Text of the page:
Dear Doctor: What are the possible health risks from artificial sweeteners? What are they, and how do we know if they’re safe?
Dear Reader: It’s been well over a century since a scientist at Johns Hopkins University who was fiddling around with the byproducts of coal tar (that’s right, coal tar) accidentally discovered saccharine. It caused a sensation, and a decade later saccharine, which scientists estimate to be between 200 and 700 times sweeter than table sugar, could be found in many sodas and some canned foods.
Since then, as you noted, a host of new artificial sweeteners have hit the market. Some, like cyclamates, which were linked to bladder cancer in lab rats, were subsequently withdrawn. Others, despite undergoing rigorous study before getting approval from the Food and Drug Administration, continue to be the focus of skepticism and scrutiny.
At this time, six artificial sweeteners — also known as “non-nutritive” and “high-intensity” sweeteners — have received FDA approval. These are saccharine, sucralose, aspartame, acesulfame potassium, neotame and advantame. Each is at least several hundred times sweeter than sugar. Advantame is said to be 20,000 times sweeter than sugar. It, along with all the other FDA-approved artificial sweeteners except saccharine and aspartame, is heat-stable. That means these can be used in baking.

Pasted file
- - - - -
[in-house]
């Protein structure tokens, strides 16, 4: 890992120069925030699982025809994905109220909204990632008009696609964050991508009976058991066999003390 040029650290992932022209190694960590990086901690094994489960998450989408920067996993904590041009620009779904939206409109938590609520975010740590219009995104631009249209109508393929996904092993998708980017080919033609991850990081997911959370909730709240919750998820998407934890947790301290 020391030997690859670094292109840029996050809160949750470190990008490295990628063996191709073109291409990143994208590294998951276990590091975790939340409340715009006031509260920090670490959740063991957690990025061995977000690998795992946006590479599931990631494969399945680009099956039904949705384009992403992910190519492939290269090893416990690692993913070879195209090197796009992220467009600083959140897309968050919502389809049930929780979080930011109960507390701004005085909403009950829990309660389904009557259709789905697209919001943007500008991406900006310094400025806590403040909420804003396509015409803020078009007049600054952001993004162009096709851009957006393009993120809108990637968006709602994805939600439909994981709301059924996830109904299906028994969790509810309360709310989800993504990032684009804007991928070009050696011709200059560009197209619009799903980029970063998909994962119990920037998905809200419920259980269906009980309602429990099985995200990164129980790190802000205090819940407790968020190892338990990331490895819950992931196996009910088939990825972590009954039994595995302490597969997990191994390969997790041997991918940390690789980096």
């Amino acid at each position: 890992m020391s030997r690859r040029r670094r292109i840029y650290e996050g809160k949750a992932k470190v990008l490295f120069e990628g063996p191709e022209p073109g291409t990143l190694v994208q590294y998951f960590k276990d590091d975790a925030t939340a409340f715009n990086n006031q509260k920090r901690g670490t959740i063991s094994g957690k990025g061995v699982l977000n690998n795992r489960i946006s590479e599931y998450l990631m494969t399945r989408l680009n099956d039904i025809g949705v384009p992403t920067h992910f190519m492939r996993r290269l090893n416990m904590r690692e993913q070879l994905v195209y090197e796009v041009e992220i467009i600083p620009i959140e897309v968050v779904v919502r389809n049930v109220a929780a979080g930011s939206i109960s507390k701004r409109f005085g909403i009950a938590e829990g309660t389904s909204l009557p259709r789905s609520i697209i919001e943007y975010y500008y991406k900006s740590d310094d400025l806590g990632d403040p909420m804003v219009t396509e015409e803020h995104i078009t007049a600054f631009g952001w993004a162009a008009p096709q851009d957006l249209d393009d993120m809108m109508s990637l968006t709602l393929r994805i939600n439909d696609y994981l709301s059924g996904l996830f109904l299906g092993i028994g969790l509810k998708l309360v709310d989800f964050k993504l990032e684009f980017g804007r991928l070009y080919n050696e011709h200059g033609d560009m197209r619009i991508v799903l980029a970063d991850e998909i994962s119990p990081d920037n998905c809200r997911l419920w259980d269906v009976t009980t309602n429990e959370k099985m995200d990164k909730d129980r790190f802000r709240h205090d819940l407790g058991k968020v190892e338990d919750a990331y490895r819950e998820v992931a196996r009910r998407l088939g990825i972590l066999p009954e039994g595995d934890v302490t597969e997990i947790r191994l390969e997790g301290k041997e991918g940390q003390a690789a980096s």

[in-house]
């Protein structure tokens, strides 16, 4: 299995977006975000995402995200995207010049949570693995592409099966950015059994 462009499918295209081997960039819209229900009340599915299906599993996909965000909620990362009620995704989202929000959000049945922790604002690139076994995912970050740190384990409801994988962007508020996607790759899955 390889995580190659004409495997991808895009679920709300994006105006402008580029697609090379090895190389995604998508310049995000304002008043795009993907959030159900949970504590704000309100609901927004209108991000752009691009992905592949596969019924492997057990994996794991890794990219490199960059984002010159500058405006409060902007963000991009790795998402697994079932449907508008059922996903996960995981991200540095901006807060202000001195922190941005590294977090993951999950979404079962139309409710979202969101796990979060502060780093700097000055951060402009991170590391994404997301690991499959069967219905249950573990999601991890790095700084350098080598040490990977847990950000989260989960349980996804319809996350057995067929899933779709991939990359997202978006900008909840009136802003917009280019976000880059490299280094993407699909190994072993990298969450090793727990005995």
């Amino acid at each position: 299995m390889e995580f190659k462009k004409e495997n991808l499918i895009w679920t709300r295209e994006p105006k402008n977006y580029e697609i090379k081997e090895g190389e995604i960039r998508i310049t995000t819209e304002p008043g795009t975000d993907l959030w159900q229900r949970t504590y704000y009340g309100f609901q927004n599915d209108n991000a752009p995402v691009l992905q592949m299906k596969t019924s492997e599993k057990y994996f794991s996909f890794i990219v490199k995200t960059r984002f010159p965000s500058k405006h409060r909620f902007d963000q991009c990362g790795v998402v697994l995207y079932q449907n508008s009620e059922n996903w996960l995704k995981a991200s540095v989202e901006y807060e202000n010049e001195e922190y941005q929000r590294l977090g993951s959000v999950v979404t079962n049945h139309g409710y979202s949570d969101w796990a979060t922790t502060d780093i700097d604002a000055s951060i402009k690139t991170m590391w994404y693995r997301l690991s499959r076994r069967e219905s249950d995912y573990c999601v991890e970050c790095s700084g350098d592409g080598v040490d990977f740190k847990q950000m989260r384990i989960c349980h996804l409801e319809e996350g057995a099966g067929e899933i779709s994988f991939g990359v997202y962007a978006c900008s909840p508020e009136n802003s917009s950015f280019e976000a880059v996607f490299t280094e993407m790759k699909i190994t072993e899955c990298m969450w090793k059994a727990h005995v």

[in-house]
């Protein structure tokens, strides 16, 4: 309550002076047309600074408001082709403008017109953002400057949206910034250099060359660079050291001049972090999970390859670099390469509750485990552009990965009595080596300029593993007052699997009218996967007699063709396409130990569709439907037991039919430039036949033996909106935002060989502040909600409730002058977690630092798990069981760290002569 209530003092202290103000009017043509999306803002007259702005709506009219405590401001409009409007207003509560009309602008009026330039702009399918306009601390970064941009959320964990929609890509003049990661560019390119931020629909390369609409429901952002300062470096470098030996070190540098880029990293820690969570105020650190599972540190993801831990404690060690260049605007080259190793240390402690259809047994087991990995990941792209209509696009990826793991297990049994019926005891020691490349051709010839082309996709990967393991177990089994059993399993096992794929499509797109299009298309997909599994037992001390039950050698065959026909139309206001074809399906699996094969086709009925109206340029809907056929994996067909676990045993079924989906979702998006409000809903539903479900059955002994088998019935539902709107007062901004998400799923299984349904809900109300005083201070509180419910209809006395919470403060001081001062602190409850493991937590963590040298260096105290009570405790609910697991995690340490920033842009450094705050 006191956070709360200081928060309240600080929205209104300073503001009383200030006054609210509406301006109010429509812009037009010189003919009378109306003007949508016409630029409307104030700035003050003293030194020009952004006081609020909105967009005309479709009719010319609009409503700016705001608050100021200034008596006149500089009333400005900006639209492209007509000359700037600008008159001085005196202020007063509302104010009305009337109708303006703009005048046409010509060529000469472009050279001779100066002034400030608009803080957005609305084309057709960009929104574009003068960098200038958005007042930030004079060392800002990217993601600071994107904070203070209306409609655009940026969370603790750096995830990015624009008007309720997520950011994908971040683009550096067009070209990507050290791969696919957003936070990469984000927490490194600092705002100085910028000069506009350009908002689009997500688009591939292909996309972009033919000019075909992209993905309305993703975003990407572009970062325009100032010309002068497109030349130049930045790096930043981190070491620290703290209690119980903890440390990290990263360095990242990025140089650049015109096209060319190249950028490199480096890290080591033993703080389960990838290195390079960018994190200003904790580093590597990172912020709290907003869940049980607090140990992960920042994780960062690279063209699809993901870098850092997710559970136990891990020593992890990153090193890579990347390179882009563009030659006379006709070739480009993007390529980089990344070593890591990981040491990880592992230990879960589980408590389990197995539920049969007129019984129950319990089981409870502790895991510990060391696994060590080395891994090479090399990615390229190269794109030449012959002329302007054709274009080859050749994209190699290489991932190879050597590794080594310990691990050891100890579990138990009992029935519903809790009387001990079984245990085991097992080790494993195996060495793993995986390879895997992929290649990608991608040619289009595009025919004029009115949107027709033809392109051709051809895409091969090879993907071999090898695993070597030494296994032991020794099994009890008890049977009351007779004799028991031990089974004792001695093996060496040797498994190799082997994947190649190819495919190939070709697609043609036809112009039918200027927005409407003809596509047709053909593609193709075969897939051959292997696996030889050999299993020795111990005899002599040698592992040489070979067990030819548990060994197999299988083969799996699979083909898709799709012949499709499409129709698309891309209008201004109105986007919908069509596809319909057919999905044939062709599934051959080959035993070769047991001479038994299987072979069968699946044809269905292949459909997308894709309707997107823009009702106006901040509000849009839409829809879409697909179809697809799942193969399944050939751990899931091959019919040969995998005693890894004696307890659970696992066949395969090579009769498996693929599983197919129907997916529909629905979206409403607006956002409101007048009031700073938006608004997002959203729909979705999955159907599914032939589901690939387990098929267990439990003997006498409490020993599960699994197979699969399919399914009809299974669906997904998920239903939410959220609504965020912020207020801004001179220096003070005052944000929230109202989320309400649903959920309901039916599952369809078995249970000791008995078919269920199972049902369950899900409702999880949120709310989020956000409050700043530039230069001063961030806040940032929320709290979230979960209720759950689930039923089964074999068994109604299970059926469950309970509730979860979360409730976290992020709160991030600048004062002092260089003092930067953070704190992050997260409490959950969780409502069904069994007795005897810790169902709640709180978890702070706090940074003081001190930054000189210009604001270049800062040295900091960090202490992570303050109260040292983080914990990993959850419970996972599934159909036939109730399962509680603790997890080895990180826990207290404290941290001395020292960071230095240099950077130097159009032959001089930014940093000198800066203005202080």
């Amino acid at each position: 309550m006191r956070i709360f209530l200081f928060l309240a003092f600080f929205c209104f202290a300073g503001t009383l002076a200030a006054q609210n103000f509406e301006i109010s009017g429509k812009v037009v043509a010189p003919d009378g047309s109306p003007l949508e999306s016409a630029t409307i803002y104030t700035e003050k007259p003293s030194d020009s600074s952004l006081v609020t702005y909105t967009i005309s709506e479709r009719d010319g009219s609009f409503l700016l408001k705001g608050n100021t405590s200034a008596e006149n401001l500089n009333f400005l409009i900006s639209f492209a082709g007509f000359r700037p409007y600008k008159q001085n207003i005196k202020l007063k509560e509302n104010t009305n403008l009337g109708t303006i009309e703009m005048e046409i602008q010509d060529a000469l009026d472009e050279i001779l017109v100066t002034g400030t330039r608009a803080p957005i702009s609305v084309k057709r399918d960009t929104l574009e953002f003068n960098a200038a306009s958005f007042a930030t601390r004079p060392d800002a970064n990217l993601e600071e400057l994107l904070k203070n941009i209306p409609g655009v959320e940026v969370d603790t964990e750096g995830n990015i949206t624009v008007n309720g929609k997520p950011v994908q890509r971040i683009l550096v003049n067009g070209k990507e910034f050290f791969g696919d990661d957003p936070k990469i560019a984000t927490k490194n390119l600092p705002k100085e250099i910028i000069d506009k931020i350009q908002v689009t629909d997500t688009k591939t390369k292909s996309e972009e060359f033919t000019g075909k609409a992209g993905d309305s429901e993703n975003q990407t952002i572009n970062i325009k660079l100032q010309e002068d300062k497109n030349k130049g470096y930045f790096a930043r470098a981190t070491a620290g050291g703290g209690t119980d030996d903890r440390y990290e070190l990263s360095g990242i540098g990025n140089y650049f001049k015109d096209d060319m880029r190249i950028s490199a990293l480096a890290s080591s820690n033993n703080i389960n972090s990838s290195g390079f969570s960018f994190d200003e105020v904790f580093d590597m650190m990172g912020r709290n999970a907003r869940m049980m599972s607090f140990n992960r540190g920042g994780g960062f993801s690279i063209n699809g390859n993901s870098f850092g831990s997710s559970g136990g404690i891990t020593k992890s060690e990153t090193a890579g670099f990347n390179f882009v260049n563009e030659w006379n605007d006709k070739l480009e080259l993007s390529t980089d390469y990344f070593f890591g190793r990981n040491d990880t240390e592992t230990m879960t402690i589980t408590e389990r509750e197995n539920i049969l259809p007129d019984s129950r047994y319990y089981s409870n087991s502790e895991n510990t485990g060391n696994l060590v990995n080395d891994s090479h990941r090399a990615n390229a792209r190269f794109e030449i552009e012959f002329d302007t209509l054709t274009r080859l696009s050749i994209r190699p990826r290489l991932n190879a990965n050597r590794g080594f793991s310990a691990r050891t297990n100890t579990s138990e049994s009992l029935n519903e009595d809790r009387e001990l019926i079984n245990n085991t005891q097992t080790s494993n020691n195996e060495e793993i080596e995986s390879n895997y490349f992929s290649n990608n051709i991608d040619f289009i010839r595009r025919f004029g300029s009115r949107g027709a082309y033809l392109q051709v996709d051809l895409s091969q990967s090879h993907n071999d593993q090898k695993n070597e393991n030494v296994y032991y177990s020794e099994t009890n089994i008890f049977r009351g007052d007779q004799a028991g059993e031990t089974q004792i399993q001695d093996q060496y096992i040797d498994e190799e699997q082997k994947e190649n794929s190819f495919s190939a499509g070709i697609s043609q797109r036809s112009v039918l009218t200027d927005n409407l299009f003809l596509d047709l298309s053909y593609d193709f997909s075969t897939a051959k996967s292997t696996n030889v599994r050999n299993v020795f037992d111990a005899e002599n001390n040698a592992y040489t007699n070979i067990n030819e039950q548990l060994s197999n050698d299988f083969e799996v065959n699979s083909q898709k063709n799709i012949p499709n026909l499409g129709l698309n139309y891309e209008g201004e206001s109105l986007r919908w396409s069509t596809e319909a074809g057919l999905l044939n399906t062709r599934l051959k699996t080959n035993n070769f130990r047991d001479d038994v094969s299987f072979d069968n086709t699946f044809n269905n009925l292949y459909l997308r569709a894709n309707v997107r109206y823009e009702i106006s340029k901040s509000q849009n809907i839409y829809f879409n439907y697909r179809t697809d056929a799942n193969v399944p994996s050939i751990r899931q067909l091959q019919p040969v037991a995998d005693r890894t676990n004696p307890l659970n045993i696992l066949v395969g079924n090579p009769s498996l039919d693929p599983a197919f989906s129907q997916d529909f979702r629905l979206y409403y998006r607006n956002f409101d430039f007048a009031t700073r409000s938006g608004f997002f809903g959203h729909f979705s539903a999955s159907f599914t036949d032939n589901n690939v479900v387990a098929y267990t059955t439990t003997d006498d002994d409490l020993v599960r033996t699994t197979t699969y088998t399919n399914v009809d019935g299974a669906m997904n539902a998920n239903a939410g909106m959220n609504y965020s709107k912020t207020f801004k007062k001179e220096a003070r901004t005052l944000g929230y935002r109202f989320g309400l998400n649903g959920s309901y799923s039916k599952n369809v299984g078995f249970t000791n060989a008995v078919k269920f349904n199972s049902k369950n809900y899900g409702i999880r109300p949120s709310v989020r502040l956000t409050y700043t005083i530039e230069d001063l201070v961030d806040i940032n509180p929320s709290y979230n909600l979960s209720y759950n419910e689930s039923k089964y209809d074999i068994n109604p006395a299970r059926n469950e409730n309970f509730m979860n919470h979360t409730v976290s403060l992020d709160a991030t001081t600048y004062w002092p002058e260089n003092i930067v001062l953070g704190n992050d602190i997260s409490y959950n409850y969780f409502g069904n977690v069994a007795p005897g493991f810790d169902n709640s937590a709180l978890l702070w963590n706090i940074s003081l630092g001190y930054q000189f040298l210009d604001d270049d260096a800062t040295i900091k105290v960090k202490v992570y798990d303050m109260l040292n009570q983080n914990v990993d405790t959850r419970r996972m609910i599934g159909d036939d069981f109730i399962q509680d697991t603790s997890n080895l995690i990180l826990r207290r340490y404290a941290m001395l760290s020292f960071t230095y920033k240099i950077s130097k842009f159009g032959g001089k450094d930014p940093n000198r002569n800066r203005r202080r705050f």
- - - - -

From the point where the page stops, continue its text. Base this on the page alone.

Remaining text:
Stevia, a sweetener made from the leaf extract of a plant native to parts of South America, gets a Generally Recognized as Safe (GRAS) nod from the FDA. That means it doesn’t need formal approval for use. However, the stevia leaf itself, as well as crude stevia extracts, are not cleared for use at this time.